Each evening the assembly ate and worshiped together at a local congregation, hosted by Brookville Grace Brethren Church and Salem Church of the Brethren. Ice cream socials closed out the days.
|Photo by Cheryl Brumbaugh-Cayford|
|A group of Nigerian Brethren pose with tour leaders at a barn that marked an important moment in the history of the Old German Baptist Brethren Church.|
Although the event was dubbed a “world” assembly, the majority of Brethren who attended were from the United States, many local to the Miami Valley. A group of Nigerians attended from Ekklesiyar Yan’uwa a Nigeria (EYN–the Church of the Brethren in Nigeria). Bernd Julius, who had been on the planning committee for the 2008 assembly in Schwarzenau on the 300th anniversary of the Brethren, brought greetings from the village in Germany where the Brethren movement began.
Keynoters explore Brethren spirituality through the centuries
Nuances of spirituality may have been demonstrated or experienced in different ways and languages during the 18th, 19th, and 20th centuries, but one unvarying thread was that it was expressed through dedication to scripture and prayer, in community, and was considered most faithful when expressed in a manner that brought the gospel of Jesus Christ to life.
“There is no such thing as a generic spirituality,” said Jeff Bach, director of the Young Center for Anabaptist and Pietist Studies at Elizabethtown (Pa.) College, as he approached the topic of 18th century Brethren spirituality–but he nevertheless looked for common elements to a complex story.
The first Brethren were wary of basing their spirituality upon the lives of “holy men,” but devotional sources such as the Martyr’s Mirror provided great inspiration. These Anabaptist sources had a profound effect on a spirituality that inspired Brethren practices and ordinances. The first Brethren preferred spontaneous prayer to outward practices and an “outward prayer book.”
Bach chose to focus on lesser known Brethren individuals from the 18th century including John Lobach, Catharine Hummer, Michael Frantz, and Jacob Stoll.
Lobach (1683-1750) wrote in his autobiography that he engaged in the same practices before and after his spiritual awakening, but even as a child he considered these practices faked and fruitless. After a vivid conversion in 1713 he found that singing hymns, reading scripture, and prayer were now a powerful part of a personal relationship with God. In 1716 he was arrested and sentenced to a life of hard labor as one of the “Solingen Brethren,” although eventually he was released. His experiences in prison led to a deeper identity with the sufferings of Jesus and a deeper desire to love and forgive enemies.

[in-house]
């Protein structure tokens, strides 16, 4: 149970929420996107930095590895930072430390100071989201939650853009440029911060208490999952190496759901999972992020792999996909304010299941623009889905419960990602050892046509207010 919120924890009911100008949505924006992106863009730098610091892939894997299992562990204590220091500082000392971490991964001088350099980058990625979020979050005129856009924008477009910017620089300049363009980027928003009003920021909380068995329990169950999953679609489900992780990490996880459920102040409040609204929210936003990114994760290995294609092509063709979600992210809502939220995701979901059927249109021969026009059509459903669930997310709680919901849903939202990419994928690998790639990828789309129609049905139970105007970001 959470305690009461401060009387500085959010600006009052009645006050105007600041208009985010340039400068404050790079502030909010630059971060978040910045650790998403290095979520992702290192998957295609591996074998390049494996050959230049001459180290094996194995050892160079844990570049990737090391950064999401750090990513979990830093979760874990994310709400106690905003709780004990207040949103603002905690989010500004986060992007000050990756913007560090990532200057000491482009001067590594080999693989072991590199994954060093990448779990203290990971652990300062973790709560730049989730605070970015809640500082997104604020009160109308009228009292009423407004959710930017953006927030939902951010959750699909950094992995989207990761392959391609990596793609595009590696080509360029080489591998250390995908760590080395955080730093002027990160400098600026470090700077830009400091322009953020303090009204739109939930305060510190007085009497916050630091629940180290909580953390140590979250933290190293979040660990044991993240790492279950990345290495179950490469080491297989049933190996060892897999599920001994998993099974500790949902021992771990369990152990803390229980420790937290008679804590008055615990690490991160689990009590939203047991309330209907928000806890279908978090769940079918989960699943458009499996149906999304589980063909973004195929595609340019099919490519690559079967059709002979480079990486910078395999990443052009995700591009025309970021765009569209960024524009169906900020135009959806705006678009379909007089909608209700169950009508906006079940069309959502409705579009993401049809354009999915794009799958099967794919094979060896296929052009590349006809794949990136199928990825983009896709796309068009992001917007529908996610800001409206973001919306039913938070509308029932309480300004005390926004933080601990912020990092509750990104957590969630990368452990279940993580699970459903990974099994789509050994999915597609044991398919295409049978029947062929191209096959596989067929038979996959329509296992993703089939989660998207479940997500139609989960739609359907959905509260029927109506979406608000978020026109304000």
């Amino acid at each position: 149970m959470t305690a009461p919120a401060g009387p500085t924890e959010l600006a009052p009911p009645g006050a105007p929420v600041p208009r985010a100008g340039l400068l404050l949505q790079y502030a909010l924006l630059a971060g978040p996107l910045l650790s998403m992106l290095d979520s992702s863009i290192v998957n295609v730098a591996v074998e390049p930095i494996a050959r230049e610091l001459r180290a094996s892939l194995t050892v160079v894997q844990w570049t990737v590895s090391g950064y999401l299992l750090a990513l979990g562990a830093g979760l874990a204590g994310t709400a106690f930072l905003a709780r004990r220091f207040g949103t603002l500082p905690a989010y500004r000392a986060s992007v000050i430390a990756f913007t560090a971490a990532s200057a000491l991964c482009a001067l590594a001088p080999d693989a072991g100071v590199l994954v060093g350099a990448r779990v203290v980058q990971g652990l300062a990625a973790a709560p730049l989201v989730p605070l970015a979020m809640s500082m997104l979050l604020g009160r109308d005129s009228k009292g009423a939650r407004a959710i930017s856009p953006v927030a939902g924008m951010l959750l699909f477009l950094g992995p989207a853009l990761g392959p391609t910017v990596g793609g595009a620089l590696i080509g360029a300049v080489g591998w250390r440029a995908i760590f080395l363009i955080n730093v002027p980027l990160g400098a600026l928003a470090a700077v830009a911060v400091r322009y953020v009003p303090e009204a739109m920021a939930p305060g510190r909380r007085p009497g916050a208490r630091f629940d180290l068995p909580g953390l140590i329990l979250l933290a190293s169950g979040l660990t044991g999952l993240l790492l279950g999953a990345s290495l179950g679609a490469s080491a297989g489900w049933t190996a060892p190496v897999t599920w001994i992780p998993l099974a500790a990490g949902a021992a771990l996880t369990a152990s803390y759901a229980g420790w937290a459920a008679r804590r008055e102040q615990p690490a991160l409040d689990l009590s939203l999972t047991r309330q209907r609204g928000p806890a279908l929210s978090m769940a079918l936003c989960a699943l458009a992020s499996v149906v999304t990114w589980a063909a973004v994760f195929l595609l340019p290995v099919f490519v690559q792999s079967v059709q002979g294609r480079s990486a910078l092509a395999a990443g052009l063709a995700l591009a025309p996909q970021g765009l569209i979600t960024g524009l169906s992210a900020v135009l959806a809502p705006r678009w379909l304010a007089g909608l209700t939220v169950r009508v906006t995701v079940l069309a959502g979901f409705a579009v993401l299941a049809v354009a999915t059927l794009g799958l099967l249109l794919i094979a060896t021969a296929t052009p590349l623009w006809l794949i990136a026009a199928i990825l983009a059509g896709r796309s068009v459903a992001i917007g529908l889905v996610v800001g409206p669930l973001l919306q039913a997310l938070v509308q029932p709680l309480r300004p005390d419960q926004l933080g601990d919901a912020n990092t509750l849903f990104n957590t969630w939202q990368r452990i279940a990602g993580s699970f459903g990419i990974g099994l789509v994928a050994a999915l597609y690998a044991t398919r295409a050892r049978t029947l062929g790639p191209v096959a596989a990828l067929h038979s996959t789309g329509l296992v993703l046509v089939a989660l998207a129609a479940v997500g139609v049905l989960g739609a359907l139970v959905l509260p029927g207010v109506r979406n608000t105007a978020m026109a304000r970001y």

|Photo by Cheryl Brumbaugh-Cayford|
|Some of the youth and young adults who gave responses in a closing panel.|
Michael Frantz (1687-1748), minister to the Conestoga congregation in Pennsylvania, wrote his Doctrinal Confessions that included a short prologue of spiritual self-examination, a lengthy account of various Brethren practices and doctrines (both of these sections in verse), and a prose piece that encouraged nonconformity but warned, among other things, that “taking pride in simple clothing might become the greatest arrogance of all.”
Catharine Hummer (fl. 1762) of the White Oak congregation in Pennsylvania, found expression of a powerful spirituality in dreams and visions that were recorded by the breakaway Ephrata community. Her warnings about the end time and her visions of baptism after death, expressed in her powerful preaching, found expression in hymn texts and demonstrated that their spiritual value was found not just in singing, but in reciting and meditating upon these poems.
Conestoga elder Jacob Stoll, whose devotional works were published posthumously in 1806, used Bible verses as the starting point for short devotional poems that were widely read by the Brethren. His were the “most mystical of Brethren writings” yet remained anchored in community. The mystical union with Christ expressed in terms of marriage still relied on a gathered community.
“Like a precious gem (spirituality) has many facets,” said Dale R. Stoffer, who spoke on 19th century Brethren spirituality. Stoffer is an elder in the Brethren Church and professor of Historical Theology and former academic dean at Ashland Theological Seminary.